"I don't know, Shawn," said Ezekiel. He was sitting on the couch, his face buried in his hands. He could only go so long before his worry gave way to annoyance.
"What about a panic room? We need a place where we know the zombies can't reach us!"
Ezekiel scoffed. Well, with all the protection charms Dad put on the cellar—
Both boys jumped as the door banged open. Jethro stumbled in, sopping wet. Mrs. Bouctouche quickly got up to meet him.
"Is everything alright out there?"
"Everything's fine. I didn't find anything."
Shawn jumped to his feet. "BUT I SAW IT—"
The boy drew back like a frightened animal. Jethro sighed, meeting his wife's gaze as she gave him a stern look. "Look, it's raining cats and dogs anyway, so I'll drive you home. That way no 'zombies' will get you, eh?"
Shawn looked nervous. "I…guess." His eye twitched, and then he crossed his legs. "Er—I can use your bathroom before we go?"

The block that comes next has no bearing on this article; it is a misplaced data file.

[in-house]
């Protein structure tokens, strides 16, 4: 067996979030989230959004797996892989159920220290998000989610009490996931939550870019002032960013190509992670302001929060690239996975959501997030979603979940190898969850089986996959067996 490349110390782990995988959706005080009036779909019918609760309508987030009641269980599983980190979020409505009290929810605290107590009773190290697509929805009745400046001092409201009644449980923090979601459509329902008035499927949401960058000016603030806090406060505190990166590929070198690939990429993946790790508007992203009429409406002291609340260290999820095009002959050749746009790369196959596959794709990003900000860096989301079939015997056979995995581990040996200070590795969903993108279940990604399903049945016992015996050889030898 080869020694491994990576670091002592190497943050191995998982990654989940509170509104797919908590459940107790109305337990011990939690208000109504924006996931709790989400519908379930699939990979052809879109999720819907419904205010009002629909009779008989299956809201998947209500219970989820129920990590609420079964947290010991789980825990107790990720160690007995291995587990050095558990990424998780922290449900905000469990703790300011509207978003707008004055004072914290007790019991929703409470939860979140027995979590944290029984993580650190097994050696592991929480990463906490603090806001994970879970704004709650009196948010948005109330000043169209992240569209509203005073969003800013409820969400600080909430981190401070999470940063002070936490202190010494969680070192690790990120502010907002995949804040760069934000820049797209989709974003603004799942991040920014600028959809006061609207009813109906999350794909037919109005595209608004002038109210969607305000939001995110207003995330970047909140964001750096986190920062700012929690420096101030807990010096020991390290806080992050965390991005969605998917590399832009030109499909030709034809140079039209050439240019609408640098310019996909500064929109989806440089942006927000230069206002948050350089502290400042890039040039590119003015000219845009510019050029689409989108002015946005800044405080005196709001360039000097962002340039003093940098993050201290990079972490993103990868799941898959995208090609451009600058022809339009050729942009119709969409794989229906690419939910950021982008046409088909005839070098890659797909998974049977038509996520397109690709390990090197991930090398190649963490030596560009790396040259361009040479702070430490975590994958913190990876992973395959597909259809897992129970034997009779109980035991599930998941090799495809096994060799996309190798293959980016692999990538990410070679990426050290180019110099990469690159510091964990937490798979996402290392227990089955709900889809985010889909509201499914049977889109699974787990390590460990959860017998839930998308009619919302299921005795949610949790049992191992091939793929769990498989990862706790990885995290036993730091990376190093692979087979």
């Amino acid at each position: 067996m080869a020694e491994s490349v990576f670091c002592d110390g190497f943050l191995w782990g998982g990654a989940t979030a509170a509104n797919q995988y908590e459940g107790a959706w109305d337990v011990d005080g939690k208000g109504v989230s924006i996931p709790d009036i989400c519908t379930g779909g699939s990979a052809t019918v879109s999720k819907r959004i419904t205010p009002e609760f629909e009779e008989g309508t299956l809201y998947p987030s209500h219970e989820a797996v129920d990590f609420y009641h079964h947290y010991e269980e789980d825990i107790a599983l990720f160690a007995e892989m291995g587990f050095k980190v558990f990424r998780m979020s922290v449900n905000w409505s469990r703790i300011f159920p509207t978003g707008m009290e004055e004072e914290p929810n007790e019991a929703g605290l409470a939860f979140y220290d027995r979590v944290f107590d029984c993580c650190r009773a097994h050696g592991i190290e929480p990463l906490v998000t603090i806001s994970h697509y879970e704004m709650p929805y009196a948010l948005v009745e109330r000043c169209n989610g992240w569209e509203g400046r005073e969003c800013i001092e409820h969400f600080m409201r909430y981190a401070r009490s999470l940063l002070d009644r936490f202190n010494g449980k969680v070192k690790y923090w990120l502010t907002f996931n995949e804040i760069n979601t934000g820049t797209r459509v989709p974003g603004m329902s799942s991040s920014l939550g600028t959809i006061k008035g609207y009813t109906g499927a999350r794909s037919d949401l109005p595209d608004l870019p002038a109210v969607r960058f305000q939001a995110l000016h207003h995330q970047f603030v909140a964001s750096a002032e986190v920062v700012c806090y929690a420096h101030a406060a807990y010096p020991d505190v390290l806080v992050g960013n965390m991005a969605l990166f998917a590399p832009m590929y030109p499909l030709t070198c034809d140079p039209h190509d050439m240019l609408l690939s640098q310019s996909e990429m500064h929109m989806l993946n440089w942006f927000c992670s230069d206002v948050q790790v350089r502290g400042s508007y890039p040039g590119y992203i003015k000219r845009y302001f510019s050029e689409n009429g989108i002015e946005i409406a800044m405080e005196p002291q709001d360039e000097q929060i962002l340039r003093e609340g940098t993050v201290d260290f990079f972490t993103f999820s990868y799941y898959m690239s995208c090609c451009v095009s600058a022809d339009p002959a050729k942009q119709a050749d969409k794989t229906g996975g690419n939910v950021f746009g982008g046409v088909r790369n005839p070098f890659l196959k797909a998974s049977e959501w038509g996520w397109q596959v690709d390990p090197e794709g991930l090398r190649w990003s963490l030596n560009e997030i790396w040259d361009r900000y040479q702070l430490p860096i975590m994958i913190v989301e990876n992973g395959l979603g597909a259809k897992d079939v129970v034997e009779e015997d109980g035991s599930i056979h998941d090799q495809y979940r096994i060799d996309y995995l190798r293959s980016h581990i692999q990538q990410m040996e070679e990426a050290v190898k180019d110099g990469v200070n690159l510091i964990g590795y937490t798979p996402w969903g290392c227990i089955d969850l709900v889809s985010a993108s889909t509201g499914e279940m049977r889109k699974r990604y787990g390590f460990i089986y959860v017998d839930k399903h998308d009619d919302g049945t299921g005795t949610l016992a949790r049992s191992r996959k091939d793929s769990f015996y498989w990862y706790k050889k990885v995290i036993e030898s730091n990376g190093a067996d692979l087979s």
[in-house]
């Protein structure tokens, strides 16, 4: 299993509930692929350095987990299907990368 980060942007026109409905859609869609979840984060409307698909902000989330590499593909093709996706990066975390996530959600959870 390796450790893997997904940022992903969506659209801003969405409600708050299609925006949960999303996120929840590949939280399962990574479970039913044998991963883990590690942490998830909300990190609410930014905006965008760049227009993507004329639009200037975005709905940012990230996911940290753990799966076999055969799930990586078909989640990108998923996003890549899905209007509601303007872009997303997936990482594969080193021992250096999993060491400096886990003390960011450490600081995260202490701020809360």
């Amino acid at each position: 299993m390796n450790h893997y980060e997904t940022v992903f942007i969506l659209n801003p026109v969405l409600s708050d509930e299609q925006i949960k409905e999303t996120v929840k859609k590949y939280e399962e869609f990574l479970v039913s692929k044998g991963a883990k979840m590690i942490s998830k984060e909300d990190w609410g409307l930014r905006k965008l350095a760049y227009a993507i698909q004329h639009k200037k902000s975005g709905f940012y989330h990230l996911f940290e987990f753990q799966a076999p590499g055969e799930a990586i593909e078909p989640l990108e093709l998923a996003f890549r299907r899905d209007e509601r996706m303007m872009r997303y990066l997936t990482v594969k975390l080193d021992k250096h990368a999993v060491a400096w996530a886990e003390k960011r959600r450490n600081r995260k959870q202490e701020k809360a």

"Of course, dear," said Mrs. Bouctouche.
Shawn ran upstairs. Ezekiel rose from the couch and cautiously approached his father.
"Did you…really find anything, Dad?"
Jethro sighed again. "Yeah. A couple of dementors." Ezekiel's eyes widened as Jethro rubbed his eyes wearily. "Not sure where they ran off too—I should probably send an owl to the Verhoevens and the Lovells, let them know to be on the lookout…then someone'll probably call in an Auror, and we'll have to spend the whole afternoon dealing with bureaucrats…"
Ezekiel swallowed; he only ever read about dementors in books, but from what he knew they sounded terrible. Then a thought occurred. "Wait—I thought only wizards could see dementors. Shawn's a Muggle."
Jethro waved his hand in an exhausted sort of way. "Apparently not, eh?"
Ezekiel's eyes widened as he let that sink in. "So does that I mean I can tell him that I'm a wizard—"
"Hold your horses, young man," his mother said, raising her hand. "The last thing that boy needs right now is another shock to his system, eh?"
"Got that right," Jethro said, though he was mostly thinking about how annoying that kid might become if he started asking a million questions about magic. "He'll find out in a couple of years anyway. No use breaking the Statute of Secrecy until then."
"No 'buts,' Ezekiel."
Ezekiel deflated under his father's unyielding eye. He was imagining all the possibilities, though…
Shawn came back downstairs, eyeing the door nervously. "I'm ready to go, Mr. B. I guess. Are you…sure you don't have a shotgun we can bring?"
Jethro rolled his eyes as he put his hand on Shawn's back and steered him out of the house.